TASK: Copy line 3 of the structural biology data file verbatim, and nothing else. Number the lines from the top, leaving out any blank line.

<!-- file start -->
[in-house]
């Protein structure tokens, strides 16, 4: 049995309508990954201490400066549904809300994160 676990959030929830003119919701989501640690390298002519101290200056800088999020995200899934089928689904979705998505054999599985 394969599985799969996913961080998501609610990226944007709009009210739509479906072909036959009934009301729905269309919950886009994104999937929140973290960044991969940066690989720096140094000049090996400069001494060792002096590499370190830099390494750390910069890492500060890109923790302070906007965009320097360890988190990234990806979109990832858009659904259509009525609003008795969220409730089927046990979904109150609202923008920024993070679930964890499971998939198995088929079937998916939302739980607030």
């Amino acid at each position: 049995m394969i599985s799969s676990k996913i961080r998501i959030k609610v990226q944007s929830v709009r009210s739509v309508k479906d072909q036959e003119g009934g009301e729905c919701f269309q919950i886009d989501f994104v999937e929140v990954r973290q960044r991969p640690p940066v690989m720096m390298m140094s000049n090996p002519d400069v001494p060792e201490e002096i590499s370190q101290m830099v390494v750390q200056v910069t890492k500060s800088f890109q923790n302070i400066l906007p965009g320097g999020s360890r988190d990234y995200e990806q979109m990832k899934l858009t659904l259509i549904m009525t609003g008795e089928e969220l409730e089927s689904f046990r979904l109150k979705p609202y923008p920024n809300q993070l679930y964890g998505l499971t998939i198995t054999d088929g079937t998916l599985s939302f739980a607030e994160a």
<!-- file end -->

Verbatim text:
């Amino acid at each position: 049995m394969i599985s799969s676990k996913i961080r998501i959030k609610v990226q944007s929830v709009r009210s739509v309508k479906d072909q036959e003119g009934g009301e729905c919701f269309q919950i886009d989501f994104v999937e929140v990954r973290q960044r991969p640690p940066v690989m720096m390298m140094s000049n090996p002519d400069v001494p060792e201490e002096i590499s370190q101290m830099v390494v750390q200056v910069t890492k500060s800088f890109q923790n302070i400066l906007p965009g320097g999020s360890r988190d990234y995200e990806q979109m990832k899934l858009t659904l259509i549904m009525t609003g008795e089928e969220l409730e089927s689904f046990r979904l109150k979705p609202y923008p920024n809300q993070l679930y964890g998505l499971t998939i198995t054999d088929g079937t998916l599985s939302f739980a607030e994160a």